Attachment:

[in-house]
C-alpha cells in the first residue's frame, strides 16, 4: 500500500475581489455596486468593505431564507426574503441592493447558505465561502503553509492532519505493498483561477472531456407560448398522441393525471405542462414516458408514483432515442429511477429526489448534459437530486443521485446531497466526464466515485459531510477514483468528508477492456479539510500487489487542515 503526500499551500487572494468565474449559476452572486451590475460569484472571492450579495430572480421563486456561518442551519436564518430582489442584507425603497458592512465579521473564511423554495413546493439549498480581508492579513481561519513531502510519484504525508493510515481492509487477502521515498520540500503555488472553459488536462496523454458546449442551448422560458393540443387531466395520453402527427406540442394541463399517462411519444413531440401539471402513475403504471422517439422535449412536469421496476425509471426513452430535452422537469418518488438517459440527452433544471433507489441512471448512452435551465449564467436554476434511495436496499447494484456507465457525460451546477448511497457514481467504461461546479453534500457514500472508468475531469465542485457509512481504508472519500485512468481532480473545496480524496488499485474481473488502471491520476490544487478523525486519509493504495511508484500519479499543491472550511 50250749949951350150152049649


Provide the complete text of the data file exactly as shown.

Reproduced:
[in-house]
C-alpha cells in the first residue's frame, strides 16, 4: 500500500475581489455596486468593505431564507426574503441592493447558505465561502503553509492532519505493498483561477472531456407560448398522441393525471405542462414516458408514483432515442429511477429526489448534459437530486443521485446531497466526464466515485459531510477514483468528508477492456479539510500487489487542515 503526500499551500487572494468565474449559476452572486451590475460569484472571492450579495430572480421563486456561518442551519436564518430582489442584507425603497458592512465579521473564511423554495413546493439549498480581508492579513481561519513531502510519484504525508493510515481492509487477502521515498520540500503555488472553459488536462496523454458546449442551448422560458393540443387531466395520453402527427406540442394541463399517462411519444413531440401539471402513475403504471422517439422535449412536469421496476425509471426513452430535452422537469418518488438517459440527452433544471433507489441512471448512452435551465449564467436554476434511495436496499447494484456507465457525460451546477448511497457514481467504461461546479453534500457514500472508468475531469465542485457509512481504508472519500485512468481532480473545496480524496488499485474481473488502471491520476490544487478523525486519509493504495511508484500519479499543491472550511 50250749949951350150152049649